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Older people optimistic about ageing, but "fear becoming a burden"

The report was launched by broadcasting legend Mícheál Ó Muircheartaigh, who said that “getting older doesn’t have to mean losing your health.”
Sep 28th 2012, 10:04 AM 2,299 11

THE MAJORITY OF older people in Ireland feel optimistic about growing old – but a considerable percentage worry about being a “burden” in the future.

That is according to this year’s Pfizer Health Index, which reveals that 78 per cent of older people feel either prepared or optimistic about getting old and 74 per cent of older people agree that they feel growing old is more a happy than sad experience.


The vast majority – 95 per cent – of older people surveyed agreed that it is important to retain independence as one ages, while 50 per cent worry about becoming a burden upon others as they age.

When it comes to finances, 26 per cent said that they don’t have enough money to do the things they want to do, with 62 per cent claiming to have enough money in this regard.


Older people were also asked about technology, and 60 per cent of them feel that modern technology and computers have “left them behind”.

When it comes to grandchildren, 67 per cent of grandparents say they don’t mind looking after grandchildren, but 17 per cent say they would rather not look after them.

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At the launch of the report, legendary GAA and sports broadcaster, Mícheál Ó Muircheartaigh said:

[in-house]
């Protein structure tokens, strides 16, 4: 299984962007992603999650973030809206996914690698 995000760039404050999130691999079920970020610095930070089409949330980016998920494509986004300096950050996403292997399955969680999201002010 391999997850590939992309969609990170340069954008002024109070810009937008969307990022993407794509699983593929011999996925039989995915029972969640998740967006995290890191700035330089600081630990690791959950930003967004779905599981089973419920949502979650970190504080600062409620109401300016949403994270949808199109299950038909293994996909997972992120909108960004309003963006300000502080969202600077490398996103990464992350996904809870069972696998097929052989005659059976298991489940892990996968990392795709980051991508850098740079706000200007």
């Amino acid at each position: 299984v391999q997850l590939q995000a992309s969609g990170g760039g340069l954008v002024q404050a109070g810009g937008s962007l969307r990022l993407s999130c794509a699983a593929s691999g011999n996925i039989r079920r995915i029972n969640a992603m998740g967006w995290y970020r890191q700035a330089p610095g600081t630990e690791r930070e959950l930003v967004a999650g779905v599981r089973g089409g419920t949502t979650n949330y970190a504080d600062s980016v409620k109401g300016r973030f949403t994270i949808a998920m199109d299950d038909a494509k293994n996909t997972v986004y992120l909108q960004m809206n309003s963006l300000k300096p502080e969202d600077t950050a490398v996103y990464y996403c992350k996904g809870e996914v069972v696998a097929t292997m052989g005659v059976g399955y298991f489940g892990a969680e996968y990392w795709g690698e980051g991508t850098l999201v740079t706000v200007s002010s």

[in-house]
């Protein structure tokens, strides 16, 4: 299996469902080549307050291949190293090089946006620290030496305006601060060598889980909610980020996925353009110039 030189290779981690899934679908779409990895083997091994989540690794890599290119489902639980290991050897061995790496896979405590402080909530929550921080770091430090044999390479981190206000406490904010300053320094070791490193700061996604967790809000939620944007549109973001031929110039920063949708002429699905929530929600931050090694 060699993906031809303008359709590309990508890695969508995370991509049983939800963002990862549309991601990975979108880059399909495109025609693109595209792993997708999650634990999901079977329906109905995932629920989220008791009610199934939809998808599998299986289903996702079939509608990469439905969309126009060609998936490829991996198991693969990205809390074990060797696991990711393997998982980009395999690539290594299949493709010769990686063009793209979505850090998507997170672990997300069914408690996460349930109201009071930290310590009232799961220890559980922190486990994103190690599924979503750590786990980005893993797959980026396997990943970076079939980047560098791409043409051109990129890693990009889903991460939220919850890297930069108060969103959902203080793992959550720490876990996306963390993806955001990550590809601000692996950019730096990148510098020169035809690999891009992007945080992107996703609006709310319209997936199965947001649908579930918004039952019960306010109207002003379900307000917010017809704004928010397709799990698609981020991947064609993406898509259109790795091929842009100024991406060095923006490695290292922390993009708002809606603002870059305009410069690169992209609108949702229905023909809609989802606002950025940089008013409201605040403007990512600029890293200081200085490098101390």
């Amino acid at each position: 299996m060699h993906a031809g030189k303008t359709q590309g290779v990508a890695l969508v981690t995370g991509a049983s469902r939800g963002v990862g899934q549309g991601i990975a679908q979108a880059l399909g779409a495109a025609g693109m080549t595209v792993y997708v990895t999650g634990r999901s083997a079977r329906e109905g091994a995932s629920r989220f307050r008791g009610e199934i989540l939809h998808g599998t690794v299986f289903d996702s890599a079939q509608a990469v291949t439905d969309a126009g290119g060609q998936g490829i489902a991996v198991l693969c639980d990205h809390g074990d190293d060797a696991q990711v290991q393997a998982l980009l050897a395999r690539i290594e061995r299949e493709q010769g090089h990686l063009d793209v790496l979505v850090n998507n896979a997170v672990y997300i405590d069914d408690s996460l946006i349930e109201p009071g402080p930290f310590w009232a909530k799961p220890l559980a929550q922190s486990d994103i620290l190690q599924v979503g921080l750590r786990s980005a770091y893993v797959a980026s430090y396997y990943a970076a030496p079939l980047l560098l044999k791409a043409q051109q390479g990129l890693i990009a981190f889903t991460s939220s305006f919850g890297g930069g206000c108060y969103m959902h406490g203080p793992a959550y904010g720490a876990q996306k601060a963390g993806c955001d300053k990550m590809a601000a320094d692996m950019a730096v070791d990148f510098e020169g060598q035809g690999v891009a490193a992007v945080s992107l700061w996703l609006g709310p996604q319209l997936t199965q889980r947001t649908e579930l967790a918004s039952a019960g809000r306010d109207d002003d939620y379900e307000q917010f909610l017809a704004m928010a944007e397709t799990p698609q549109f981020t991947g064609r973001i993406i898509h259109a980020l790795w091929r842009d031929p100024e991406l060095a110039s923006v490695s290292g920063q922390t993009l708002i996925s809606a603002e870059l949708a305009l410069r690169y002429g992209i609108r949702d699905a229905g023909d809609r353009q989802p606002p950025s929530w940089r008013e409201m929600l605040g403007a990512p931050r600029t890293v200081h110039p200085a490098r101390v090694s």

Although I retired in 2010 from RTE I haven’t stopped working, doing bits and pieces here and there, which I enjoy thoroughly. I am eighty two years young, with a career that has spanned six decades, some people may think I am old, but I’ve never looked upon age as anything other than a number. I believe that as you get older you should try and maintain a healthy lifestyle – getting older doesn’t have to mean losing your health.


Sixty five per cent of older people are uncomfortable with the idea of living in a nursing home, while 18 per cent are comfortable.

  • More than 72 per cent of older people hold a medical card and more than a third (37 per cent) continue to pay for private medical insurance.
  • There has been a decline in middle class people who have health insurance – 64 per cent in 2010, 63 per cent in 2011 and now 52 per cent in 2012..
  • Two thirds (65 per cent) of adults score their own health assessment at 8 out of 10 or higher, which is the highest personal health assessment score observed over the seven years the report has been produced.
  • The gap in health perceptions is widest among those from socially disadvantaged backgrounds, with a difference seen of over 7 percentage points when comparing personal health assessment.
  • In the 2012 survey, older people rate their own health at 7.3 out of 10.

David Gallagher, Managing Director of Pfizer Healthcare Ireland, said:

Health prevention and disease management strategies are key in ensuring that people reach old age in good health and can continue to live full active lives.

Read: One third of pensioners in one Irish county live on their own – census>

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Aoife Barry


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